Archive for October 19, 2015

Fractional Eggs

I search for new recipes at allrecipes.com all the time. This morning, a search yielded a delicious recipe for pumpkin pancakes, which sounded like the perfect breakfast for a crisp fall morning.

One of the things I love about allrecipes is the ability to customize the number of servings. The default number of servings for the pumpkin pancake recipe was six, but I could adjust it to four, a more appropriate number for our two-adult, two-child family:

Serving Adjust

So I did. And as you’d expect, each item in the ingredient list was reduced to ⅔ its previous amount. Sort of. Two cups of flour was reduced to 1⅓ cups. One cup of pumpkin puree was reduced to ⅔ cup. But 2 teaspoons of baking powder was reduced to 1¼ teaspoons, and 1 teaspoon of cinnamon was reduced to ¾ teaspoon.

The reduction in the number of servings was 33⅓%, yet the range of reductions in the ingredients varied from 25% for salt (from 1 teaspoon to ¾ teaspoon) to 50% for ground ginger (from ½ teaspoon to ¼ teaspoon).

But I get it. It’s not typical for most kitchens to contain a spoon that measures ⅙ teaspoon. So there’s clearly some part of the algorithm that completes the conversion but then finds a “nice” fraction that’s in the right neighborhood. Fair enough.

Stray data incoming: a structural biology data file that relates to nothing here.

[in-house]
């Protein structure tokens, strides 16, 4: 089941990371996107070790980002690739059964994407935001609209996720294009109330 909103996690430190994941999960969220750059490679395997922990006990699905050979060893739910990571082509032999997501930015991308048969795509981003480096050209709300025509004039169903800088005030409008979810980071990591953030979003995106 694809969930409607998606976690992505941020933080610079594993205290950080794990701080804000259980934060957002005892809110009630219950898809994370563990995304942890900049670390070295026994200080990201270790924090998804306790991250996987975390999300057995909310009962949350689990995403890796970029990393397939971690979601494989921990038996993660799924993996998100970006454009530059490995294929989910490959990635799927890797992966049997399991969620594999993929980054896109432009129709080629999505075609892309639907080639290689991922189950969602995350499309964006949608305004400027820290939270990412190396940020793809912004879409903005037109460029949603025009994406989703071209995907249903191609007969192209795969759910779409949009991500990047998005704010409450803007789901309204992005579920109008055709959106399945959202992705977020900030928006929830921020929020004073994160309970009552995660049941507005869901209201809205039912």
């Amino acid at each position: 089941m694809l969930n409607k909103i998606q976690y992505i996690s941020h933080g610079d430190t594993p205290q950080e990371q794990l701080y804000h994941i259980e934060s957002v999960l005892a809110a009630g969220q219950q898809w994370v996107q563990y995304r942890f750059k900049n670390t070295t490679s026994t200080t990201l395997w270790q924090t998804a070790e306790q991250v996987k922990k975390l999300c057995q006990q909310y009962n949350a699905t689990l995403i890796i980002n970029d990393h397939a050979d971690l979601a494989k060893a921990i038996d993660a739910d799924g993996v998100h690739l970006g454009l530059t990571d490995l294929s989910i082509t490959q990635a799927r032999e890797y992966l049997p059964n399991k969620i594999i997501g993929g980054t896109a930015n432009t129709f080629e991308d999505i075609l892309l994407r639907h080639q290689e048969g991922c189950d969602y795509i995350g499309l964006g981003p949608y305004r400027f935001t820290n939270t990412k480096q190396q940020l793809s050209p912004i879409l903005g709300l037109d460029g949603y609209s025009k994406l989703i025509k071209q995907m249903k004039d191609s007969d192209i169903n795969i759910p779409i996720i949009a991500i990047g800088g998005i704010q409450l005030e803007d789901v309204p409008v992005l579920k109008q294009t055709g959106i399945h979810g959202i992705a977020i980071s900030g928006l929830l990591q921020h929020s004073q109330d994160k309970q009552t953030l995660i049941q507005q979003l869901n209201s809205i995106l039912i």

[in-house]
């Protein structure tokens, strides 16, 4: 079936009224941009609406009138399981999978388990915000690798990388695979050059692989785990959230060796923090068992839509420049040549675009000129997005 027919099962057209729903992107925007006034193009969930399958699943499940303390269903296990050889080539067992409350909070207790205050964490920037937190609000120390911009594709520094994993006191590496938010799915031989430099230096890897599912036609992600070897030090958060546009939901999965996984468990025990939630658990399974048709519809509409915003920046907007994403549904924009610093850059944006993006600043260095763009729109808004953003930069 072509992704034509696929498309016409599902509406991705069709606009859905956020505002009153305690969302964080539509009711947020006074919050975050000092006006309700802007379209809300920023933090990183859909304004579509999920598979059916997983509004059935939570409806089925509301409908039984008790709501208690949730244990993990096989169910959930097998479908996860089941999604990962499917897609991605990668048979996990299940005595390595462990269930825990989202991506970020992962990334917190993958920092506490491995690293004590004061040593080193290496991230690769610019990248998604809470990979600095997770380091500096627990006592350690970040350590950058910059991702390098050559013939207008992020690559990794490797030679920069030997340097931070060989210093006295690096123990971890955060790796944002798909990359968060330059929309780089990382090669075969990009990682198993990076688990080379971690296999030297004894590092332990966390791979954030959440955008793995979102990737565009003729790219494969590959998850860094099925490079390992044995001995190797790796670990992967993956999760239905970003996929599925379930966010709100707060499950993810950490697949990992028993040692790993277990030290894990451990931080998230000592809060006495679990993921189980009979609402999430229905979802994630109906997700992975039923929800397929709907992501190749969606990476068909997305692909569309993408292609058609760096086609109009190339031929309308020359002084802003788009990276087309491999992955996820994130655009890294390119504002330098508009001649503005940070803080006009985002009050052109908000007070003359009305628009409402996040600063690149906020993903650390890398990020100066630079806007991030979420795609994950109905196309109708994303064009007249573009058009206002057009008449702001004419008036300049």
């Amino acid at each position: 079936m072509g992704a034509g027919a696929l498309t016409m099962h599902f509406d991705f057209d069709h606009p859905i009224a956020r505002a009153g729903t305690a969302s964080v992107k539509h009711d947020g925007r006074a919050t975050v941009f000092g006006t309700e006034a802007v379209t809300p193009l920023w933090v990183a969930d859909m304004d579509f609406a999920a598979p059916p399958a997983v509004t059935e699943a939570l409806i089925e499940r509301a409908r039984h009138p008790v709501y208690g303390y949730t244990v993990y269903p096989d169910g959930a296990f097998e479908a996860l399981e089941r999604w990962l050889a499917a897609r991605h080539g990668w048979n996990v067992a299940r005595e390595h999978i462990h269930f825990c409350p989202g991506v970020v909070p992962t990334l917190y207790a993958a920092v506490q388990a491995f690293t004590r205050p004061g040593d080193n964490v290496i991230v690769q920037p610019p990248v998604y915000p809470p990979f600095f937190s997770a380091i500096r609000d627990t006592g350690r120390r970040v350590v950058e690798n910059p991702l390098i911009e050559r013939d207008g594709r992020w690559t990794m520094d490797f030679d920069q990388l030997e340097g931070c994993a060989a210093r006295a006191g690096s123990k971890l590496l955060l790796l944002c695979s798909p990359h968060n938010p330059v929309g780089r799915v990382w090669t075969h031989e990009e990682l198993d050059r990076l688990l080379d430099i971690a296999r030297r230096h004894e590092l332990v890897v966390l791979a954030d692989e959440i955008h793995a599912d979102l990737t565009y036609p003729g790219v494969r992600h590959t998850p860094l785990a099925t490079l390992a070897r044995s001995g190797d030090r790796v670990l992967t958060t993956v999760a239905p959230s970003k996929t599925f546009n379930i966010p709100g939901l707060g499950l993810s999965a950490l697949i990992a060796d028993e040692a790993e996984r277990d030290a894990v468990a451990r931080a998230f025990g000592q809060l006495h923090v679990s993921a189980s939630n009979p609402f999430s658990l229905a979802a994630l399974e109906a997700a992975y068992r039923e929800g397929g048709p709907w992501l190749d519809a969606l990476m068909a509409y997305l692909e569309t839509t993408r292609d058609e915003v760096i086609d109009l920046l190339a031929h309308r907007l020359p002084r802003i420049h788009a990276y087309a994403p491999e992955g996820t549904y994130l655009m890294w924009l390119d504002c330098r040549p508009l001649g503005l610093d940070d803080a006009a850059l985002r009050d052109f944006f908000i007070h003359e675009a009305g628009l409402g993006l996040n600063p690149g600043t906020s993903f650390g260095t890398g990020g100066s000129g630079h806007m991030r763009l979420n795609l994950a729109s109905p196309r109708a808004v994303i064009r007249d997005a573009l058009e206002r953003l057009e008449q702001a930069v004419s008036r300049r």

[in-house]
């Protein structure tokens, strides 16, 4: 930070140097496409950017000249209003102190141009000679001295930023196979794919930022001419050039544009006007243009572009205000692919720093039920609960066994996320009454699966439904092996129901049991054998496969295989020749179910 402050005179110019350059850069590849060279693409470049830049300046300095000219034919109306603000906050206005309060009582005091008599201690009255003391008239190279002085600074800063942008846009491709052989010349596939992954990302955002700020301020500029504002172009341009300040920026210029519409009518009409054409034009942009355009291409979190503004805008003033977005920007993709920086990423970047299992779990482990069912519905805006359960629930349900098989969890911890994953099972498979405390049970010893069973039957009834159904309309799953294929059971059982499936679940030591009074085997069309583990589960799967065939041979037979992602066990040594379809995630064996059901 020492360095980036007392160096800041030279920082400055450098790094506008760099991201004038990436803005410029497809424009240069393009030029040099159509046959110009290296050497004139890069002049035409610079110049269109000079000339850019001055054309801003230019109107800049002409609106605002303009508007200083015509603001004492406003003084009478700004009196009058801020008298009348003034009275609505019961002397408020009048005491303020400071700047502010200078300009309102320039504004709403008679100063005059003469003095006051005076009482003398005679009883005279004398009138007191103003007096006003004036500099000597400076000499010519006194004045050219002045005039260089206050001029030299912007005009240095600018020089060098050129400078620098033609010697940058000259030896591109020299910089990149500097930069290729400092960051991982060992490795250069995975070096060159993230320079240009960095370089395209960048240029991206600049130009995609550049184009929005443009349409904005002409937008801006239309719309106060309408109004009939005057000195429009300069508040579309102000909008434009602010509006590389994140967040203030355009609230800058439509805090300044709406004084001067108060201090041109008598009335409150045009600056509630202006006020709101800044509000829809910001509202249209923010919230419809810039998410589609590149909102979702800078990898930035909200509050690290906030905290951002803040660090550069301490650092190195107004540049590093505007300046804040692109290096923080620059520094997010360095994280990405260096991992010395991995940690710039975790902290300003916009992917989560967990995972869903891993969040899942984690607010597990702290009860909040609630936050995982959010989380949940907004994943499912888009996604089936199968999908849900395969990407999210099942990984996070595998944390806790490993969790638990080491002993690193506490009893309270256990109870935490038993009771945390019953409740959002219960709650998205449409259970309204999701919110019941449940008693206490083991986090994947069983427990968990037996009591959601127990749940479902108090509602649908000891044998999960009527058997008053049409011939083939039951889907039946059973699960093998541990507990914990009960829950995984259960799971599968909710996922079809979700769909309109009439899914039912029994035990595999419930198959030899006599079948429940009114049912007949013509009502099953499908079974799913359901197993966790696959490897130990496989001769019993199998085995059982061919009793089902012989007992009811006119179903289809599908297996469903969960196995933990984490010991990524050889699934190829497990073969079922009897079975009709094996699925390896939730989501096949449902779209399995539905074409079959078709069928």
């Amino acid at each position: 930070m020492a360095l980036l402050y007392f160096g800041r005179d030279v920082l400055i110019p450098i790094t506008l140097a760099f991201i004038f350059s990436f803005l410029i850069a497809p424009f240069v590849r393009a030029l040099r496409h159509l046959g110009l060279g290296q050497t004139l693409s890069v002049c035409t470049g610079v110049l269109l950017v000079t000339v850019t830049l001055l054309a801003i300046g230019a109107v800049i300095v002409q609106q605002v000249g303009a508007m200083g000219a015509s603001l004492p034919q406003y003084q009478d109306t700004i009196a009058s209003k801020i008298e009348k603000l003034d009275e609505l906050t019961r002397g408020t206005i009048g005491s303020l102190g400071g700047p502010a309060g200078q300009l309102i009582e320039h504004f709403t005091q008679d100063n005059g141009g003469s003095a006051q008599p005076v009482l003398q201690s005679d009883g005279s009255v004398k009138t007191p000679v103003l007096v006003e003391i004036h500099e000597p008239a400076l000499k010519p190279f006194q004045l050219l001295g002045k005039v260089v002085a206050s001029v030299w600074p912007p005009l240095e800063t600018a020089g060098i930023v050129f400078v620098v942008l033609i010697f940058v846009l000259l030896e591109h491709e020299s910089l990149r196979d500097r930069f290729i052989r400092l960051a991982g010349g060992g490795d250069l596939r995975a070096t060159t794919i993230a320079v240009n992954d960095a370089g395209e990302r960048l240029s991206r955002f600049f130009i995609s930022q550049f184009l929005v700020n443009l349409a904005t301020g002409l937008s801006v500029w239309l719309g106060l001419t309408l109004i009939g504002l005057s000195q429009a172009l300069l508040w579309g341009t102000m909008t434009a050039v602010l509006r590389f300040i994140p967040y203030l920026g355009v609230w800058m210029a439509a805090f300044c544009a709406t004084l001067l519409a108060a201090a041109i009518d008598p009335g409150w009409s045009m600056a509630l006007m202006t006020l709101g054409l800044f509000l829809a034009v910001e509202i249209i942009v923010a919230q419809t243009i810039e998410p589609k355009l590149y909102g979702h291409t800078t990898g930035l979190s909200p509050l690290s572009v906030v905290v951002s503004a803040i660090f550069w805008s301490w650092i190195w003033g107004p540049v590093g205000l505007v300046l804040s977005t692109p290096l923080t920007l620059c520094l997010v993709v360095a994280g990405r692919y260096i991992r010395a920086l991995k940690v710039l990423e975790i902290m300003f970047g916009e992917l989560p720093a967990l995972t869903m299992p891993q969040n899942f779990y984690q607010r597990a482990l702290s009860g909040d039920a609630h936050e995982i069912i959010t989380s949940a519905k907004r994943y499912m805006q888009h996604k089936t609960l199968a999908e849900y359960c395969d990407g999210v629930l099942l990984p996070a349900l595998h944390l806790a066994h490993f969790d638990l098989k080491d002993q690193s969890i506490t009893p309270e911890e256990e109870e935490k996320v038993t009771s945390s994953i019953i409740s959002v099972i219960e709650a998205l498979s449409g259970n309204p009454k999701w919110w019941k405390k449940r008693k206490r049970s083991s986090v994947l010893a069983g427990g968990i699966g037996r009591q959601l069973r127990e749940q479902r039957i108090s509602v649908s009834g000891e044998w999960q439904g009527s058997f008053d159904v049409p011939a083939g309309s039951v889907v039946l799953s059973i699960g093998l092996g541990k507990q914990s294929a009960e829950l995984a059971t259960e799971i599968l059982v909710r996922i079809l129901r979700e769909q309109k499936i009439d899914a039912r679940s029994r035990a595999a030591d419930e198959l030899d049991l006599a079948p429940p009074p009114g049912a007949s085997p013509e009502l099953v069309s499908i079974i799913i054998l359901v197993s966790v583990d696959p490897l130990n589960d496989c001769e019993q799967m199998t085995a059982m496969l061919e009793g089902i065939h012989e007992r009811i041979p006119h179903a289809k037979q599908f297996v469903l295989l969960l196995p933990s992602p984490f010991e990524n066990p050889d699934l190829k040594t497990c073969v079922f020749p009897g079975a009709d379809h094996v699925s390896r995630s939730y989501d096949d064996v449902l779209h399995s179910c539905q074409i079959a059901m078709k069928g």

But what the hell’s going on here?

Five-Eighths EggIs it really better to display ⅝ egg instead of ⅔ egg? Couldn’t the algorithm recognize that fractional eggs just aren’t all that common and leave it as a whole number?

My guess is that the programmer is one of the folks to which this statement alludes:

5 out of 4 people aren’t very good with fractions.

That joke represents one-fifth of my favorite fraction jokes. Here are the other four:

Why won’t fractions marry decimals?
They don’t want to convert.

I’m right 4/5 of the time. Who cares about the other 10%?

There’s a fine line between a numerator and a denominator.

Sex is like fractions. It’s improper for the larger one to be on top.

If you find a store that sells ⅝ egg, please let us know about it in the comments.

October 19, 2015 at 6:51 am 3 comments


About MJ4MF

The Math Jokes 4 Mathy Folks blog is an online extension to the book Math Jokes 4 Mathy Folks. The blog contains jokes submitted by readers, new jokes discovered by the author, details about speaking appearances and workshops, and other random bits of information that might be interesting to the strange folks who like math jokes.

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Math Jokes 4 Mathy Folks is available from Amazon, Borders, Barnes & Noble, NCTM, Robert D. Reed Publishers, and other purveyors of exceptional literature.

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